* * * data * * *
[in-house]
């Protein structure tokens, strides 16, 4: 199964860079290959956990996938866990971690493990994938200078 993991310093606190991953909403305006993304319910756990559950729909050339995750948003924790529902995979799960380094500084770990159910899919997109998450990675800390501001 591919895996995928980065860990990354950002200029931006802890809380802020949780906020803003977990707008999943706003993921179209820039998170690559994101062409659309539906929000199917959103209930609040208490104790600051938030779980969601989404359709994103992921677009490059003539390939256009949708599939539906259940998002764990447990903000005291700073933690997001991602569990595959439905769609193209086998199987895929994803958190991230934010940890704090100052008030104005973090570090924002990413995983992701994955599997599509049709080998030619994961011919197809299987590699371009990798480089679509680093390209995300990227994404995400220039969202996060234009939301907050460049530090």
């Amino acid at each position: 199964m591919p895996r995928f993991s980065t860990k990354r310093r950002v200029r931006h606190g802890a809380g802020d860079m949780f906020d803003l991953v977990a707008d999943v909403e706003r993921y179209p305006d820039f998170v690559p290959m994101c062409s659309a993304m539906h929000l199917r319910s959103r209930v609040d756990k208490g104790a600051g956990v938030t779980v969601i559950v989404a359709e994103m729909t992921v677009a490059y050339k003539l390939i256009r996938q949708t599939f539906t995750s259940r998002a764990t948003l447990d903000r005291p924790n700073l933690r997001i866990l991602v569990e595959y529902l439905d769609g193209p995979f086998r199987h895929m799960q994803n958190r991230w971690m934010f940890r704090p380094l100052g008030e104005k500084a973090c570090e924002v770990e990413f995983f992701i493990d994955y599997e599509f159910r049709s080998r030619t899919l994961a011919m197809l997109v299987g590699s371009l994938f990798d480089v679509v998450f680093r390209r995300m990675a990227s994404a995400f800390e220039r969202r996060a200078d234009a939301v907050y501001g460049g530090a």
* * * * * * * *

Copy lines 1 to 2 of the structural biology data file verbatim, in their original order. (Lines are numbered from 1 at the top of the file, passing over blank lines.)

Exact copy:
[in-house]
């Protein structure tokens, strides 16, 4: 199964860079290959956990996938866990971690493990994938200078 993991310093606190991953909403305006993304319910756990559950729909050339995750948003924790529902995979799960380094500084770990159910899919997109998450990675800390501001 591919895996995928980065860990990354950002200029931006802890809380802020949780906020803003977990707008999943706003993921179209820039998170690559994101062409659309539906929000199917959103209930609040208490104790600051938030779980969601989404359709994103992921677009490059003539390939256009949708599939539906259940998002764990447990903000005291700073933690997001991602569990595959439905769609193209086998199987895929994803958190991230934010940890704090100052008030104005973090570090924002990413995983992701994955599997599509049709080998030619994961011919197809299987590699371009990798480089679509680093390209995300990227994404995400220039969202996060234009939301907050460049530090």